TIGER II is a $600 million follow up to the highly popular $1.5 billion TIGER program. The latter funded 51 projects, from the 1400+ applications totaling $60 billion submitted. TIGER II is likely to be just as over-subscribed.
Read a TIGER II refresher and summary fact sheet, or for more details read the final instructions for TIGER II II, or view the differences between TIGER I and II.
TIGER II DISCRETIONARY GRANT PROPOSALS
• Rural Livable Communities Projects. Total Cost of the proposal - $13.35 million (100% TIGER)
This proposal includes construction of sidewalks, bicycle paths, and safety improvements in rural areas. Projects that may be included in this proposal include:
-- SR2/Newport Shared Use Path (Eastern Region/Newport)
-- SR 291/Lake Spokane Elementary School Safety Improvements (Eastern Region/Stevens County)
-- US 395/Northside Sidewalk Improvements (Eastern Region/Kettle Falls)
-- SR 2/Gold Bar Community Sidewalks (Northwest Region/Gold Bar)
-- SR 202/Pedestrian & Bicycle Safety Improvements (Northwest Region/Snoqualmie)
-- SR 161/Clear Lake North Rd to Tanwax Cr. (Olympic Region/Eatonville)
-- SR 101/Quilcene School Crossing (Olympic Region/Quilcene)
-- SR 19/116 Intersection Improvement Project (Olympic Region/Port Hadlock)
-- SR 12/Dayton Pedestrian Improvements (South Central Region/Dayton)
-- I-5/West Side Connector Trail (Southwest Region/Lewis County)
-- SR 101/South Bend Downtown Revitalization Project (Southwest Region/South Bend)
• SR 520 NewMobility Hub Project. Total project cost - $13.5 million; TIGER II funds requested - $10.8 million
This stand-alone project is based on a public-private partnership project we submitted as part of our SR 520 proposal in the original TIGER grant competition. That project included as partners WSDOT, Ford Motor Company, Microsoft, INRIX, and the University of Washington. NewMobility Hubs integrate information technology, clean energy, sustainable transportation, and smart-growth principles to provide commuters with more travel options and connections. The project will transform existing park-and-ride lots into high-tech multimodal hubs where people can charge electric vehicles, board transit, meet rideshare partners, access shared cars or bikes, and get real-time traffic information. People living and working in the SR 520 corridor will benefit from strategically located hubs and kiosks along SR 520 and in the cross-Lake Washington travelshed.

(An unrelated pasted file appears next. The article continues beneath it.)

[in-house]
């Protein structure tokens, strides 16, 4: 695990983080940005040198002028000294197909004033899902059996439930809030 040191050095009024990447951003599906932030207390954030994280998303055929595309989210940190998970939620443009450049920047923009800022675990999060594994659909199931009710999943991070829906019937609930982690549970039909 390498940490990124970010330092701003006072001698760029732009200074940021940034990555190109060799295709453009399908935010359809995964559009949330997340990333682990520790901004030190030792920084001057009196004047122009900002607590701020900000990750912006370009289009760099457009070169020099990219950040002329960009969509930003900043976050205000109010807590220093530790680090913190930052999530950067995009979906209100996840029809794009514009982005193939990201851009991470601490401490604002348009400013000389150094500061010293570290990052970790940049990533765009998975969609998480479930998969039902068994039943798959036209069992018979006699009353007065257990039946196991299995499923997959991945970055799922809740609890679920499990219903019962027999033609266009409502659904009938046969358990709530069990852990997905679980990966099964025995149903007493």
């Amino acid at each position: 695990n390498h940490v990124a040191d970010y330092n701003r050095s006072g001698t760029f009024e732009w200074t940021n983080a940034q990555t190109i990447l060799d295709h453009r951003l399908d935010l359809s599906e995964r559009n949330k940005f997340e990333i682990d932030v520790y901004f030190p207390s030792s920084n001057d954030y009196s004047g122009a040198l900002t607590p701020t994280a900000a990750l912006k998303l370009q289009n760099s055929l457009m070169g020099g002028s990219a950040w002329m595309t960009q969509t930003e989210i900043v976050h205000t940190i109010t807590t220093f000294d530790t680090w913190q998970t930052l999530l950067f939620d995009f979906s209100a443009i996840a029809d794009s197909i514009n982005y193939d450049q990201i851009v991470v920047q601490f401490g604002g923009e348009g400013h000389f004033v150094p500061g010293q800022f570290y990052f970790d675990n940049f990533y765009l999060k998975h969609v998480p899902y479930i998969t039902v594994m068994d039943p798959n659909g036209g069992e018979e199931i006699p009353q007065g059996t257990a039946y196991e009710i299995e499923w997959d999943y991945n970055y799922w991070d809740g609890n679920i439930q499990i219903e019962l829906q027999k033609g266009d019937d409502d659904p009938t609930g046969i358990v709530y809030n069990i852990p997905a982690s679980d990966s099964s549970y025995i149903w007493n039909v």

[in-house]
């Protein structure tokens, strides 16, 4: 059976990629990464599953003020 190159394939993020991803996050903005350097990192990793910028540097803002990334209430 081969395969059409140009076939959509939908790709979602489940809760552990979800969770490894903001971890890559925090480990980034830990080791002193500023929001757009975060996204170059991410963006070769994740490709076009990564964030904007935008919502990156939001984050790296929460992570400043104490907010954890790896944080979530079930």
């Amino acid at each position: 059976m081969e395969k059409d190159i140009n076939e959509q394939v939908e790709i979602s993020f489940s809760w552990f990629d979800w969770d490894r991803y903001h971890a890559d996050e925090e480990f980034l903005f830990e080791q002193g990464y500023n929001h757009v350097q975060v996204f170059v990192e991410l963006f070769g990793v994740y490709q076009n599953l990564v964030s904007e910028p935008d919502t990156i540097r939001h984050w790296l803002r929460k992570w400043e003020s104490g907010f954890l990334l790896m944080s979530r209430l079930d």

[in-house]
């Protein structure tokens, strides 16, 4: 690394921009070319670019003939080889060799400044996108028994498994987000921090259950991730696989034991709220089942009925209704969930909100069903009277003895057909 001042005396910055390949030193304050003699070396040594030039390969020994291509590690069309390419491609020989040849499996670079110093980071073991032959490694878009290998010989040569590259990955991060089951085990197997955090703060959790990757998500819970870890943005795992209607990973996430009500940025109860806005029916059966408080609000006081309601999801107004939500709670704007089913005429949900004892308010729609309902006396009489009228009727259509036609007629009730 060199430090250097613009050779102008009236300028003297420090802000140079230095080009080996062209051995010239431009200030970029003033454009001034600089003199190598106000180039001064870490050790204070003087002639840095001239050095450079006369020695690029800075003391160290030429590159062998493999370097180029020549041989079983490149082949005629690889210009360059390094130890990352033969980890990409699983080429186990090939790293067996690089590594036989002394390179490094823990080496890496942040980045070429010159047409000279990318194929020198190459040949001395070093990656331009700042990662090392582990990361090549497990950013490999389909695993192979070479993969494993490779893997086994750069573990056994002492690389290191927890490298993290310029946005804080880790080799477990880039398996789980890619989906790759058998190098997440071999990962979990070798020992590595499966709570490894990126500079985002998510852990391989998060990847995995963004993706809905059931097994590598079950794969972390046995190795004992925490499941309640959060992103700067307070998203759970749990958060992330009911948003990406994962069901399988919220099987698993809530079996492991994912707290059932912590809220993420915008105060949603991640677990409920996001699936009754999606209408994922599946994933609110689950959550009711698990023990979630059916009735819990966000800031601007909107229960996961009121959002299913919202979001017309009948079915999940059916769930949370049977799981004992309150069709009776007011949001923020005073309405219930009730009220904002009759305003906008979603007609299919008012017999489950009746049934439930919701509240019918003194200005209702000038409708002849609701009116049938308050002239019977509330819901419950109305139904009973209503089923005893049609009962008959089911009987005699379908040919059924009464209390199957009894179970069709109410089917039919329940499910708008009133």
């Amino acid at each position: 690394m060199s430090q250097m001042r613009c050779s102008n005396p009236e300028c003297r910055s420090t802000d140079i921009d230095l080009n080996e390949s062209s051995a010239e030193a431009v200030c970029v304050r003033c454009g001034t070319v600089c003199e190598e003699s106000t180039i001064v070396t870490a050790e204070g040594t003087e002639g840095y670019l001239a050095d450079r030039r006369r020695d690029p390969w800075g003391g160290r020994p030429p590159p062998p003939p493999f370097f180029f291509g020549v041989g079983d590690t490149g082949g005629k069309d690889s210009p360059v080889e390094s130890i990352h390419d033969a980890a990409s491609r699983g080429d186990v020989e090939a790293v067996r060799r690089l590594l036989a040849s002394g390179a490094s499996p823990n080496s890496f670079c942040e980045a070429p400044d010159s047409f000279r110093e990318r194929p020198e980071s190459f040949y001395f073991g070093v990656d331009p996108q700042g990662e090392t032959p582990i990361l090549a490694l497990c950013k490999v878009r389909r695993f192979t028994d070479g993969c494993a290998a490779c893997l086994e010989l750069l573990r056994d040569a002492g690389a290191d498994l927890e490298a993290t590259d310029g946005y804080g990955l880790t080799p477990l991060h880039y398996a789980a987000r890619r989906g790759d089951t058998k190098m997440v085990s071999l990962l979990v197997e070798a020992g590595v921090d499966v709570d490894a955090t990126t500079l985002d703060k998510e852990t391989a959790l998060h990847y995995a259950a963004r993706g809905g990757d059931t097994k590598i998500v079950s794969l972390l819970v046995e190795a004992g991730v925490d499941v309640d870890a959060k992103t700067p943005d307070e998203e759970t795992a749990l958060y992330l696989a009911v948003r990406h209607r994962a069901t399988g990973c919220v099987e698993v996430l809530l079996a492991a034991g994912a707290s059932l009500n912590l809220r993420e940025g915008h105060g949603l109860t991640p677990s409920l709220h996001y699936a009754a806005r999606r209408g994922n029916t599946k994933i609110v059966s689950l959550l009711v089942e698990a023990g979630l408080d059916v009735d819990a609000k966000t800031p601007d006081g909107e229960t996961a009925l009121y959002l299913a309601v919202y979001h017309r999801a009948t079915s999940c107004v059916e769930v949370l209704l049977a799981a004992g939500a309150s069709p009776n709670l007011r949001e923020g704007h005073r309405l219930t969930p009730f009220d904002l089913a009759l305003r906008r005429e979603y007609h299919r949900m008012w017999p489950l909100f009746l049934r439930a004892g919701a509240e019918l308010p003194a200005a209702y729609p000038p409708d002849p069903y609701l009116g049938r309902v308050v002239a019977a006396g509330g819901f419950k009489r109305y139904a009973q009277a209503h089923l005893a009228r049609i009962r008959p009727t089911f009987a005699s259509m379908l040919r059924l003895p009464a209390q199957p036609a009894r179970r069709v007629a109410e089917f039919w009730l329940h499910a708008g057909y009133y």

TIGER II PLANNING GRANT PROPOSALS
• Interchange Justification Report and Environmental Impact Statement for I-5 from the City of DuPont to City of Lakewood.
Initial cost estimate - $3.6 million ($1.2 for IJR and $2.4 for EIS).
The City of Lakewood and WSDOT partnered to develop the I-5 Corridor Study from Mounts Road to SR 512. The study developed an operations model for I-5 and the adjacent arterial intersections. The study found that congestion on I-5 mainline as well as the interchanges will continue to deteriorate; transit speed and reliability will be significantly affected in the future. The study identified and recommended improvements to several key interchanges that are essential to accommodate anticipated growth regionally in general and Joint Base Lewis-McChord (JBLM) growth in particular. The recommendations, when implemented, are expected to improve freight mobility, decrease congestion, improve highway interchange and rail crossing safety, improve access to JBLM and adjacent communities, improve access to transit and reduce transit travel times, and enhance non-motorized connections. An Interchange Justification Report (IJR) and Environmental Impact Statement (EIS) will need to be prepared before these recommendations can be implemented. Funding from this grant would take the recently finished corridor study to the next step. The IJR and EIS will cover four interchanges: #119, #120, #122 and #123. Initial cost estimate - $3.6 million ($1.2 for IJR and $2.4 for EIS).
• Growth and Transportation Efficiency Centers (GTEC). $3 million
This $5.4 million project supports both implementation and planning activities within designated and potential Growth and Transportation Efficiency Centers (GTECs) around Washington state. The request is for $3 million in federal funds, matched by $2.4 million from local and state sources. Within the seven previously funded GTECs, the project will support the continuation of existing programs and updates to adopted GTEC plans. For the three other designated but not previously funded GTECs, this project will support initial implementation and plan updates. This project will also help between three and five cities develop new GTEC plans. A portion of the project will be for WSDOT to provide technical assistance, measurement, and evaluation.
Posted On 7/30/2010 05:00:00 AM by Larry Ehl |